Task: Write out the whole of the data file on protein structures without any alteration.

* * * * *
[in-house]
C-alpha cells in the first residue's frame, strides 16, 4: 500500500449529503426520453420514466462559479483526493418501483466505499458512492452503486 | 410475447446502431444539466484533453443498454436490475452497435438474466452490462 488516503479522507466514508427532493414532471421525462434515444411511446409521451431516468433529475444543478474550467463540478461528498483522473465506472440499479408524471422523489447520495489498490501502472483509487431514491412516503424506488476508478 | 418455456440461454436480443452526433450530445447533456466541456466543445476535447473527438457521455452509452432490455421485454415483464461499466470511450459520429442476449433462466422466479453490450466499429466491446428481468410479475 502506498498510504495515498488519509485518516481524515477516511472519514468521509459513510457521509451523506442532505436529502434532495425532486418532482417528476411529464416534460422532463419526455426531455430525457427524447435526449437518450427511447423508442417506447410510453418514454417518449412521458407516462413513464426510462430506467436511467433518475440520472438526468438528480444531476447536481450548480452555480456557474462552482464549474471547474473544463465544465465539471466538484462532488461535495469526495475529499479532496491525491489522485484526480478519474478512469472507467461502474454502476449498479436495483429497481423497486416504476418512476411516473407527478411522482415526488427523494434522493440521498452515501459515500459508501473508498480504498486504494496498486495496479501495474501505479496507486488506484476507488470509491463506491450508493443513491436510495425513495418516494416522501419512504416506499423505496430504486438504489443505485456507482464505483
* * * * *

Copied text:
[in-house]
C-alpha cells in the first residue's frame, strides 16, 4: 500500500449529503426520453420514466462559479483526493418501483466505499458512492452503486 | 410475447446502431444539466484533453443498454436490475452497435438474466452490462 488516503479522507466514508427532493414532471421525462434515444411511446409521451431516468433529475444543478474550467463540478461528498483522473465506472440499479408524471422523489447520495489498490501502472483509487431514491412516503424506488476508478 | 418455456440461454436480443452526433450530445447533456466541456466543445476535447473527438457521455452509452432490455421485454415483464461499466470511450459520429442476449433462466422466479453490450466499429466491446428481468410479475 502506498498510504495515498488519509485518516481524515477516511472519514468521509459513510457521509451523506442532505436529502434532495425532486418532482417528476411529464416534460422532463419526455426531455430525457427524447435526449437518450427511447423508442417506447410510453418514454417518449412521458407516462413513464426510462430506467436511467433518475440520472438526468438528480444531476447536481450548480452555480456557474462552482464549474471547474473544463465544465465539471466538484462532488461535495469526495475529499479532496491525491489522485484526480478519474478512469472507467461502474454502476449498479436495483429497481423497486416504476418512476411516473407527478411522482415526488427523494434522493440521498452515501459515500459508501473508498480504498486504494496498486495496479501495474501505479496507486488506484476507488470509491463506491450508493443513491436510495425513495418516494416522501419512504416506499423505496430504486438504489443505485456507482464505483